In 1990, the dr launched a reform program based on key policies recommended by the Washington Consensus.1 The platform included short-term policies oriented to restore and maintain macroeconomic stability and long-term or structural adjustments aimed to enhance market competition. While the government brought short-term policies to a close, it hardly finished structural changes to avoid political confrontation. Weak institutions and the existence of an inadequate setting for political decision-making allowed the postponement of long-term reforms.

Major changes to the institutional framework and hence, the possibility of relaunching long-term reforms, came only after an electoral crisis triggered political disruption in 1994. As a result of the political unrest the leadership of the country negotiated a multiparty agreement, Pacto por la Democracia, which set up new electoral rules, including a second ballot of voting and the prohibition of presidential reelection. Under these rules a minority party reached power in 1996, an unprecedented event for this young democracy.2 Once in office, the new incumbent submitted to an opposition-led Congress a comprehensive reform of the tariff and tax systems, thus reviving the interrupted first wave of structural adjustments.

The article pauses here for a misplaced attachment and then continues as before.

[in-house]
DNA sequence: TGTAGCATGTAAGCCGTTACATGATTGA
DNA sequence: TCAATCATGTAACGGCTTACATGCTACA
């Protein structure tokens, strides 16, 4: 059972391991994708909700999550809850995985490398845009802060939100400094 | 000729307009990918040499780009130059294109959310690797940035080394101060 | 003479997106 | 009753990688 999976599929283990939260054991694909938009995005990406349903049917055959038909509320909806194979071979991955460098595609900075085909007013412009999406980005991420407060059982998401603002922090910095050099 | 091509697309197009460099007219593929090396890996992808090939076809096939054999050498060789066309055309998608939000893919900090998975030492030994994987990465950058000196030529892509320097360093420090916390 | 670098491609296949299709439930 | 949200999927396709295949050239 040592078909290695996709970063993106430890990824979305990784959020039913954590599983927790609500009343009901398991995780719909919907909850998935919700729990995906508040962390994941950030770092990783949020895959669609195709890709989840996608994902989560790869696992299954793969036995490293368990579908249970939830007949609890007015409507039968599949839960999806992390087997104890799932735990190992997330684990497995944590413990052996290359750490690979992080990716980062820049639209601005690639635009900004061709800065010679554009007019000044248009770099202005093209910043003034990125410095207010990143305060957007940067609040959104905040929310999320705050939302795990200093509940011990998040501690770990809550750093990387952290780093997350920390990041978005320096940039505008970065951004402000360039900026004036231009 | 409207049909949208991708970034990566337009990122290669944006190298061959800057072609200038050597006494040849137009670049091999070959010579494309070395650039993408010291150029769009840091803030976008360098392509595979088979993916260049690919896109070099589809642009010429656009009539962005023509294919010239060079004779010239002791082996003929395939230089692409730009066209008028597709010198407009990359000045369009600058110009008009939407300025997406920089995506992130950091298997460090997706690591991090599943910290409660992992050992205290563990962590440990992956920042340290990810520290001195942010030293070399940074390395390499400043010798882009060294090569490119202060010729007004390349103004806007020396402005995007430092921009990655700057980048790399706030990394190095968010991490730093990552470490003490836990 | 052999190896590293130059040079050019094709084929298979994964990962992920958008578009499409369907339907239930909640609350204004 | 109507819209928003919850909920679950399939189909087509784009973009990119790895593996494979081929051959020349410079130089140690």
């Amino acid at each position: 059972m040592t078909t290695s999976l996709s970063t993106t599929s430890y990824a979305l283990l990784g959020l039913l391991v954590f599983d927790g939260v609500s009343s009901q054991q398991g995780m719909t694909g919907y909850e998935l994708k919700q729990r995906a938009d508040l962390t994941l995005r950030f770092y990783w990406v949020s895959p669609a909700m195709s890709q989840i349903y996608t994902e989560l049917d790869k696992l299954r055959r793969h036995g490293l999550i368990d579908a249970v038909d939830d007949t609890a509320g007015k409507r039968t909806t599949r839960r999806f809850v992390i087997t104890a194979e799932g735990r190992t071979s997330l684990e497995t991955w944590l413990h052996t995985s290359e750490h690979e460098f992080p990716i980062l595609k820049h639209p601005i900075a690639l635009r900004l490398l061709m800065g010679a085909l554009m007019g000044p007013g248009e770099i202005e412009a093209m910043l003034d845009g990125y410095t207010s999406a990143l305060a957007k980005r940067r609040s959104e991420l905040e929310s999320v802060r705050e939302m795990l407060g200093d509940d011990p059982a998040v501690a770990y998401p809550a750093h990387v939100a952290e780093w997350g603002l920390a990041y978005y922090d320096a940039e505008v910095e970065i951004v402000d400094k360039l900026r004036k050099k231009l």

Since for the most part Congressmen are self-driven politicians, ex ante, Congress has an incentive to reject the president's proposition. Its final decision, however, depends on the contributions of interest groups. While possible political interactions in such setting are well documented for truly democratic nations, this bargaining process constitutes a new experience for a traditionally authoritarian country with weak institutions like the DR.3 The aim of this paper is precisely to model political interactions within a framework that resembles the institutions of developing nations characterized by a history of authoritarianism and presidential regimes.